Posted in bicycle oriented, community involvement, downtown los angeles, economic development, education, events, little tokyo, mass transportation, mixed-use development, pedestrian oriented, public spaces, smart growth, sponsored post
Tagged tola uli los angeles, uli los angeles, uli los angeles little tokyo
“Take a book, give a book” as part of Grand Park’s free Little Libraries
Now that the 12-acre Grand Park has been open for over a year in Downtown LA, the LA Music Center, which is in charge of maintaining and programming the park, continues to look for innovative ways to activate the public space, becoming an integral part of the Downtown LA urban psyche. Part of that ongoing process depends on community driven participation that will happen organically over time as more Angelenos, especially downtown residents and workers, are exposed to the park. To nudge that process along, Grand Park has implemented a new “Free Little Libraries” program that promotes the idea of reading and getting the community more engaged with the public realm.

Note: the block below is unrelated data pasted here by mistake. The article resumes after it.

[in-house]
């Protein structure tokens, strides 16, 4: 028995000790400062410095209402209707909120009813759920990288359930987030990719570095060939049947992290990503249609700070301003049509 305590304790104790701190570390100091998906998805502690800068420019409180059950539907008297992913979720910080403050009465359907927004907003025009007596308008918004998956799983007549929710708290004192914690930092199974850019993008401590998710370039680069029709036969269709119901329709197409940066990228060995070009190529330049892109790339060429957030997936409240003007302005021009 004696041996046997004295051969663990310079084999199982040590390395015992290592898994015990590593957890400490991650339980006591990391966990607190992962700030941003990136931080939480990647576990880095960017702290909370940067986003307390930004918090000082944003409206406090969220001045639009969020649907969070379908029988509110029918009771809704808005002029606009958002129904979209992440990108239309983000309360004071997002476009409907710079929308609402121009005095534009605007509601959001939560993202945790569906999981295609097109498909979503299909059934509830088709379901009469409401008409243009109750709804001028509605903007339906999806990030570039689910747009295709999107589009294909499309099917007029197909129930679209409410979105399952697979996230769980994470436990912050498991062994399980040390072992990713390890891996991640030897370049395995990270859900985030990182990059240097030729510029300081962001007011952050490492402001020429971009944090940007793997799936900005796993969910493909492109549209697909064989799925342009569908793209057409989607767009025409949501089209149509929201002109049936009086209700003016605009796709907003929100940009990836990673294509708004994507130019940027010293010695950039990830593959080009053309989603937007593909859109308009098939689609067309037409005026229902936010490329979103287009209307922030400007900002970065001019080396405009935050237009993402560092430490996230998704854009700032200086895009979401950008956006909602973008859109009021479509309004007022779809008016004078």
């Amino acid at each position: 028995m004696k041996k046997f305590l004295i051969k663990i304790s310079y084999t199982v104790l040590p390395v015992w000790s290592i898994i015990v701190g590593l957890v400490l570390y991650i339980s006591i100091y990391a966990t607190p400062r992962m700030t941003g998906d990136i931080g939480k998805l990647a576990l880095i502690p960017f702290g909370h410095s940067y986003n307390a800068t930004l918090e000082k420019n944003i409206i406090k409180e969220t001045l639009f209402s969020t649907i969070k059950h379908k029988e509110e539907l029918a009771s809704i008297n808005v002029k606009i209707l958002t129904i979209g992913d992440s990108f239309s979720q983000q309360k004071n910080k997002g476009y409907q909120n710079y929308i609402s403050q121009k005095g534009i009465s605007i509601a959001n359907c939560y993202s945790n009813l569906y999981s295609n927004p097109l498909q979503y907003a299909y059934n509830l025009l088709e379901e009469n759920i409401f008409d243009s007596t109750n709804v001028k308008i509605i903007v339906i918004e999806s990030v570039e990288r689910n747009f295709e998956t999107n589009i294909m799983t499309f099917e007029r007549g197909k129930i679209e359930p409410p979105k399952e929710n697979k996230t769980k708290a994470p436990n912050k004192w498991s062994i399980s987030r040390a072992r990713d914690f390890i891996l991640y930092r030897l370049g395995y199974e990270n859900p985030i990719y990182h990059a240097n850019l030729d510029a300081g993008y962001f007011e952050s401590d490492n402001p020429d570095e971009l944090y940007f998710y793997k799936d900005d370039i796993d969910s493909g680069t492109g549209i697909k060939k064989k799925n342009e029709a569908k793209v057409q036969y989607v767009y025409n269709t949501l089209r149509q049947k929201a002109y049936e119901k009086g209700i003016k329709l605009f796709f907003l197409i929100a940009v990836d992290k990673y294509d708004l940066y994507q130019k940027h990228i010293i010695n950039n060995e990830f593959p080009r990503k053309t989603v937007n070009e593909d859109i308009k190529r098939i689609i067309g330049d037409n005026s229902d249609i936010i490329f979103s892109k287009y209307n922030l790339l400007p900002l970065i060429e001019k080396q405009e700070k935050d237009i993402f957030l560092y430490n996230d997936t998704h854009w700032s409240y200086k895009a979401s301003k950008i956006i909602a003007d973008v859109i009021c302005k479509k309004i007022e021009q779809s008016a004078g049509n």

Posted in art and culture, bunker hill, civic center, community involvement, downtown los angeles, education, parks, pedestrian oriented, public spaces
Tagged activities in grand park downtown la, free books downtown la, free books los angeles, grand park downtown la, grand park little libraries, grand park los angeles, last bookstore downtown la, little libraries los angeles
A rendering of Pershing Square reimagined as open and transparent (Photo: Gensler / Nephew)